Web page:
However, Schweer also works on the institutional level to promote awareness education, training and policy work regarding sexual assault on campus, in collaboration with HES, CAPS, the university’s Sexual Assault Working Group and the Women’s Center, which was founded in 1990 in order to address specifically sexual assault and harassment on campus.
In recent years, these partnerships, especially the working group, have made significant impacts. It has effected a more redefinition of sexual assault in the Code of Student Conduct that uses the term “survivor” as opposed to “victim.” It also led the initiative to bring the sexual assault and relationship violence liaison position to the Law Center and ensured that Georgetown complies with federal regulations on sexual assault.
Along with these initiatives, the university has institutionalized RU Ready and its related sexual assault peer educators, which train students that work with on-campus organizations and residence hall floors on how to hold discussions about sexual assault prevention.
But for all of this progress, there is debate over how effective these programs are in the immediate term, mainly because they are largelly geared toward those who are already familiar with sexual assault resources on campus.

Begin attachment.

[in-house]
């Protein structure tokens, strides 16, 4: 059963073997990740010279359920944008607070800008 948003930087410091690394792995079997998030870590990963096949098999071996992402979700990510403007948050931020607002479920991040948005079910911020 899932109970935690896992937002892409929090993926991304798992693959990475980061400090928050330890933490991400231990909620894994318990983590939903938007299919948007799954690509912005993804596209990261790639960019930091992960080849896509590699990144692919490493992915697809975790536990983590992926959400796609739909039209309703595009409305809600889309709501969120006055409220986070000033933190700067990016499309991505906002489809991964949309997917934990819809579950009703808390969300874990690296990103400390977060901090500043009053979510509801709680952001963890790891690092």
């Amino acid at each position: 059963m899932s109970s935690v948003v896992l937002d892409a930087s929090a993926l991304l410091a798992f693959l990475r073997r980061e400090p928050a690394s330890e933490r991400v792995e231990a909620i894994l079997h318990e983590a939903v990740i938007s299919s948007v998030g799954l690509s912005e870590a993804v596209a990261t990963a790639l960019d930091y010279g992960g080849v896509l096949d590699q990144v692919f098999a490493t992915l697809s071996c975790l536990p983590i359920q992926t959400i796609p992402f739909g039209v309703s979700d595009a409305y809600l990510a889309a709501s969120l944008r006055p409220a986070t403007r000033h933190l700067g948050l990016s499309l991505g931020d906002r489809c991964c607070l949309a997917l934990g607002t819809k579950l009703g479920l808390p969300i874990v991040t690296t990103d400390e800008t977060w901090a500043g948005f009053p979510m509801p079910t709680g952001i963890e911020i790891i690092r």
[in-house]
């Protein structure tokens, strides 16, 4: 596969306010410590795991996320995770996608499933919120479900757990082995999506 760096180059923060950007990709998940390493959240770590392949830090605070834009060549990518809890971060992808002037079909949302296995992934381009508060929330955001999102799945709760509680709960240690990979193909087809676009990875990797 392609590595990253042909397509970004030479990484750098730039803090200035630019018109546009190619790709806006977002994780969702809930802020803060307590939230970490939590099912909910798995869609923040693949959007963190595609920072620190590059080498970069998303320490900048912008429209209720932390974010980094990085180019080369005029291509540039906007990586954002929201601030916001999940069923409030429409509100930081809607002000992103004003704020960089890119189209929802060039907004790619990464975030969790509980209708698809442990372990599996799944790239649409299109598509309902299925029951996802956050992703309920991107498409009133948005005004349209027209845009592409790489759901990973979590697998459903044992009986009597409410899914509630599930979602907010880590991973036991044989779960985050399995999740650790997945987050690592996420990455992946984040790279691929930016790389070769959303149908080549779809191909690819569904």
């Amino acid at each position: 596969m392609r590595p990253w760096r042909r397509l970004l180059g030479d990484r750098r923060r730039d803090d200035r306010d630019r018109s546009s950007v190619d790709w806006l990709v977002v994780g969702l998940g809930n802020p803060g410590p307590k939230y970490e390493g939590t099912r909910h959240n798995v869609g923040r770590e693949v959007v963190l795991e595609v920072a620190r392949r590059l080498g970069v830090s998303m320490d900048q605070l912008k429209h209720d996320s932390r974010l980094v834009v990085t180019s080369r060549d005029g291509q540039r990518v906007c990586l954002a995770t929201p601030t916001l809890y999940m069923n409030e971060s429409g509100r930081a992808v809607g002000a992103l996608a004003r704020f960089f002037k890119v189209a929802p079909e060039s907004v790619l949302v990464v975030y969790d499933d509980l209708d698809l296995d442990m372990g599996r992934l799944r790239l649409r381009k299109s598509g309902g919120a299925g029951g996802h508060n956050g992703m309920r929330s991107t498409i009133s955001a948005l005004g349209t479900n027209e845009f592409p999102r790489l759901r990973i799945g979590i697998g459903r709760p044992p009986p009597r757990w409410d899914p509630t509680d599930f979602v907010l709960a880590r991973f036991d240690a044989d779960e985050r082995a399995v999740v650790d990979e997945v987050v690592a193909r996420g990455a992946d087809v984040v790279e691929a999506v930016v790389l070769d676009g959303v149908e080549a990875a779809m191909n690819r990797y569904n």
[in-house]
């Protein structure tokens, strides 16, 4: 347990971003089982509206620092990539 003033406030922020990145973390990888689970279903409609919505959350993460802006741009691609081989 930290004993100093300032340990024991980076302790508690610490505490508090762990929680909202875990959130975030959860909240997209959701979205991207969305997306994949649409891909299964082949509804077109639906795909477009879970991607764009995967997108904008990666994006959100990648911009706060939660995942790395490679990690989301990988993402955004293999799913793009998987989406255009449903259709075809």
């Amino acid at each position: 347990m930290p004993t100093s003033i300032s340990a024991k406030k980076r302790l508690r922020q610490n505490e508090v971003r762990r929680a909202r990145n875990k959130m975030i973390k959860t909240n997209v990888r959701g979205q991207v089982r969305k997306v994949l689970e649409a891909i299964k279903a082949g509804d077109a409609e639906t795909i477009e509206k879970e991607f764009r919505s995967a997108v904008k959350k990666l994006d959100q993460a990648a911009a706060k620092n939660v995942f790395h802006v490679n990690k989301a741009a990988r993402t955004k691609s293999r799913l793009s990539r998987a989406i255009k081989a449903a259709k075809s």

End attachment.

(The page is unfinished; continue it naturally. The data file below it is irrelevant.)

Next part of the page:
“The people inviting those groups in are not the people that need to hear it,” Frank said.
In order to further address the problem of sexual assault at Georgetown on a wider scale, former GUSA President Clara Gustafson (SFS ’13) and Vice President Vail Kohnert-Yount (SFS ’13) created their own Sexual Assault Working Group in November 2012.
Separate from the working group that exists under the official purview of the university and that meets once or twice a year, this version is composed entirely of students who meet every one or two weeks to brainstorm how the university can better prevent sexual assault on campus and raise awareness of the resources available to survivors.
“Our goal would be not to eliminate sexual assault, because I don’t think that’s possible, but to get to the point that everyone that’s part of our Georgetown community understands all of the different dynamics that play into it, and that everyone is capable being a supporter, everyone is capable of not stereotyping, not victim-blaming, not using words that are hurtful and perpetuate these problems,” Frank said.
One major project currently under development is the incorporation of a discussion-based sexual assault education program in New Student Orientation, which would be led by specially trained student facilitators. The goal, Frank says, would largely be to eliminate a dominant culture that jokes about sexual assault all too carelessly.
“People learn from day one that it’s OK to make jokes about rape, that it’s OK to sexually coerce people — particularly freshman women — and there’s also a lot of pressure to be sexually active and to partake in drinking and other behaviors,” Frank said. “I think that there are a lot of really awful things that get said and that people believe, and there’s no one … checking that right now.”